DOK Leipzig presents politically charged documentaries
by Birgit Heidsiek
- At the long-established festival, filmmakers will discuss the role of documentaries beyond the current media war
The 57th International Leipzig Festival for Documentary and Animated Film (DOK Leipzig) kicked off yesterday with the politically charged documentary Citizenfour [+see also:
film profile], by Laura Poitras, in which the Academy Award-nominated director/producer (My Country, My Country) explores the first few days following the eruption of the NSA scandal. The audience is brought close to the action as Edward Snowden contacts her for the first time via Tor, a network of virtual tunnels that allows users to enhance their privacy on the internet, and as journalists Glenn Greenwald and Ewen MacAskill interview Snowden in his hotel room in Hong Kong.
Produced by Praxis Films, the documentary-thriller about the world-famous whistleblower is a co-production with the German public TV channels Norddeutscher Rundfunk and Bayerischer Rundfunk. Poitras could not come to Leipzig for the opening but will hold her first press conference in Germany at the festival this Thursday.
Running until 2 November, DOK Leipzig will present a total of 368 films from 62 countries, including 41 world premieres. The official selection includes five competitions that will be showing international and German documentaries, movies by young directors, international short docs, and animated films. In the International Documentary Film Competition, 12 productions from 12 countries, including Citizenfour, Maidan [+see also:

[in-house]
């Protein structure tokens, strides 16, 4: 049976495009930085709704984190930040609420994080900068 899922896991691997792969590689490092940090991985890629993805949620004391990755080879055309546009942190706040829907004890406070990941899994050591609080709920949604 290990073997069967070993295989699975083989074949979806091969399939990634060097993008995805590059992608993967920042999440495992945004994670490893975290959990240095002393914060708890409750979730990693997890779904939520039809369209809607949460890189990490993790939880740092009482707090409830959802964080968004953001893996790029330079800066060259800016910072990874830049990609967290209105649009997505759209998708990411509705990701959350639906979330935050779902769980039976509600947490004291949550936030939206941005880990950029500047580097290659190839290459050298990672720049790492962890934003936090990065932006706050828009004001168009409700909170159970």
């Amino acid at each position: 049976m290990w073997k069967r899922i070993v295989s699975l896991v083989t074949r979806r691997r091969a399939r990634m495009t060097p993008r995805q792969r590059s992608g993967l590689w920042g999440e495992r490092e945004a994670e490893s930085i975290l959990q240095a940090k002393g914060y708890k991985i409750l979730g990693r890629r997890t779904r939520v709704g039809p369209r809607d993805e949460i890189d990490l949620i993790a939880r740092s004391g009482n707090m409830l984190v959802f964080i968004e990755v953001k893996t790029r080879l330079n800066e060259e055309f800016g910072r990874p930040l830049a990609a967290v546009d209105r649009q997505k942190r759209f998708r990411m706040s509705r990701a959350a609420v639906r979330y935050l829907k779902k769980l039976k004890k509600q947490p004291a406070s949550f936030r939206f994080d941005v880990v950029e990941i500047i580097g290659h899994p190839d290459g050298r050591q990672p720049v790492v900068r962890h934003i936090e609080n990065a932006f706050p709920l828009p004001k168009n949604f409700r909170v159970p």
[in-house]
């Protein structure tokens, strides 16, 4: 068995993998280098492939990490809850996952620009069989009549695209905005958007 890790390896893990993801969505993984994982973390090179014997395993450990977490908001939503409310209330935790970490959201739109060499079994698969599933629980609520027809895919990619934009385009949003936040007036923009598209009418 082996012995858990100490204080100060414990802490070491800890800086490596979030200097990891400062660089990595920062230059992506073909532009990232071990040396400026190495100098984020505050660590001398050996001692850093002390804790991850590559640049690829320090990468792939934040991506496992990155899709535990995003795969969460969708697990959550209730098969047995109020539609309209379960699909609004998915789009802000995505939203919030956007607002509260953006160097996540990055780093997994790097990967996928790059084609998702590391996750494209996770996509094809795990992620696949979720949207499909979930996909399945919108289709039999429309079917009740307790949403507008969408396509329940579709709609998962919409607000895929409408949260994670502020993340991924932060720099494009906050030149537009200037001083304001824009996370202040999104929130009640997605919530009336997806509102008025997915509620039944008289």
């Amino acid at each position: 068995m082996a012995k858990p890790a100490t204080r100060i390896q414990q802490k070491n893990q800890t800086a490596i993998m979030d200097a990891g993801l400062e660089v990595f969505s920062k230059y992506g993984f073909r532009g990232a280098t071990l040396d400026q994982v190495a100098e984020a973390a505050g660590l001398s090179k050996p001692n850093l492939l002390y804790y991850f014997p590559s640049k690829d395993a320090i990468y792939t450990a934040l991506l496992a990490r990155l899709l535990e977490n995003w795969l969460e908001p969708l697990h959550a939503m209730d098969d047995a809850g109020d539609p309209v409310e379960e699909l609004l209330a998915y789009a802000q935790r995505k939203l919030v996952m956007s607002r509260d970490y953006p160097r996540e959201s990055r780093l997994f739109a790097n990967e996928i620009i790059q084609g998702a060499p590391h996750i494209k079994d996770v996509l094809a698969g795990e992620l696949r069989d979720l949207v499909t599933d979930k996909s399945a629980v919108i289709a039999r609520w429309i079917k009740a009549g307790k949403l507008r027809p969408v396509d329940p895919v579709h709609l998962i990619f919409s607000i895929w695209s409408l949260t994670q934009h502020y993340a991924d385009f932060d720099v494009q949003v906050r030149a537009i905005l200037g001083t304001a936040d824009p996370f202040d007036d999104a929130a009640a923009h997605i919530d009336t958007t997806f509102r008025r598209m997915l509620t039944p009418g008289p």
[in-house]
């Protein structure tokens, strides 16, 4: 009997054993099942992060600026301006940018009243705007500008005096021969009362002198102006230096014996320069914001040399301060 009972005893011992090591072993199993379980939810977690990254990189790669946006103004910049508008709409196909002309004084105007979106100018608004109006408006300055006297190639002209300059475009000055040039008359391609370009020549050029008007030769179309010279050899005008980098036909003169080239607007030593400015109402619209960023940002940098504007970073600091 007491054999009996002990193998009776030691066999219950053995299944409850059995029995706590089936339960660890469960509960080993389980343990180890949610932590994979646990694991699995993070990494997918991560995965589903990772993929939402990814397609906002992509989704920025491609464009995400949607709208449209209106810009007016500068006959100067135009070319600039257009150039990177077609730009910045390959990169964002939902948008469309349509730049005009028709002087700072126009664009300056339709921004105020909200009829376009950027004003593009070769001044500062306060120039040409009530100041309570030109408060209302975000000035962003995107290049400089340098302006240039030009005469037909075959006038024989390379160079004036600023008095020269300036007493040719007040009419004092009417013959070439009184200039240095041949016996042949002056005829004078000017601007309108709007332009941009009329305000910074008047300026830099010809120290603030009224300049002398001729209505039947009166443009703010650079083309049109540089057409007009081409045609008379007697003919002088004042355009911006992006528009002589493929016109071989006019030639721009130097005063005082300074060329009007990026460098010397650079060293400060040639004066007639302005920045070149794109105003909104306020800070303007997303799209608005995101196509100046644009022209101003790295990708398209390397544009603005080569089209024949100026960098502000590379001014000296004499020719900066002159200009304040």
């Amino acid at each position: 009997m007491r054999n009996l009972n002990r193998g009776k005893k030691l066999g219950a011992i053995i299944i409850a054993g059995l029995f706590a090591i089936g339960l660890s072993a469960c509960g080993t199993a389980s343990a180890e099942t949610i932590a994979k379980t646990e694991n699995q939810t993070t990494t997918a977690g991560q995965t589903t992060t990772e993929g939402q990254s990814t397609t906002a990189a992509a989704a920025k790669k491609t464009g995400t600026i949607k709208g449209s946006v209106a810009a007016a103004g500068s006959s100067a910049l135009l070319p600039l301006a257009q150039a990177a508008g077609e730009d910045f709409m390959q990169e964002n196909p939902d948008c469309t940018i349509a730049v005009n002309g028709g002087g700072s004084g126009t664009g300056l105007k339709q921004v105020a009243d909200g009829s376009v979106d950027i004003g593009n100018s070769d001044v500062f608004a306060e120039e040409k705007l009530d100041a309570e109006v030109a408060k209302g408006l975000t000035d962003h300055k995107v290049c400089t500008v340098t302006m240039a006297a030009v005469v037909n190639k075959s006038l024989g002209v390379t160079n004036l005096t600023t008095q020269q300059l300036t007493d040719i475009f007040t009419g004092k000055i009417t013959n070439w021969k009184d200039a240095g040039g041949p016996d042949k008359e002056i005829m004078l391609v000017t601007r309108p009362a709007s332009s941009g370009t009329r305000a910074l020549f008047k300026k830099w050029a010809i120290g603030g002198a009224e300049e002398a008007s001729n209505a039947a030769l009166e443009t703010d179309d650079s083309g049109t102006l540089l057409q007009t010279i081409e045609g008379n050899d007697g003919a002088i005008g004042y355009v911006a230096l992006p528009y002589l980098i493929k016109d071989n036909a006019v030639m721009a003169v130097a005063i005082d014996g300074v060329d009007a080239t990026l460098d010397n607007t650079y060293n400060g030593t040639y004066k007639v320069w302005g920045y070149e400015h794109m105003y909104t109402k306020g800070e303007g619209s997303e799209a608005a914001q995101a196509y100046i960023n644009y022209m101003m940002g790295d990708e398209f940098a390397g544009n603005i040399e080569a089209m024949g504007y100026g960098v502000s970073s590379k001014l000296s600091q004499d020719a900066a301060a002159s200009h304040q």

film profile] by Ukrainian director Sergei Loznitsa and In the Basement [+see also:
film profile] by Austrian filmmaker Ulrich Seidl, will compete for the Golden Dove, worth €10,000.
The International Animated Film Competition will offer an enormous range of artistic ideas and their technical realisation. The 34 productions from 16 countries use paintings, silhouette animation techniques and clay animation.
DOK Leipzig will also showcase the works of renowned Ukrainian and Russian filmmakers who have differing points of view when it comes to examining the Russian-Ukrainian crisis. At the DOK Talk Special, filmmakers such as Sergei Loznitsa and Anastasia Lobanova will discuss how documentaries can be positioned beyond the current media war.
The gathering owes its great international reputation to the commitment of Claas Danielsen, the director of DOK Leipzig and managing director of Leipziger Dok-Filmwochen GmbH. After ten years of managing the long-established event, he will hand over the reins to Finnish documentary expert Leena Pasanen on 1 January 2015.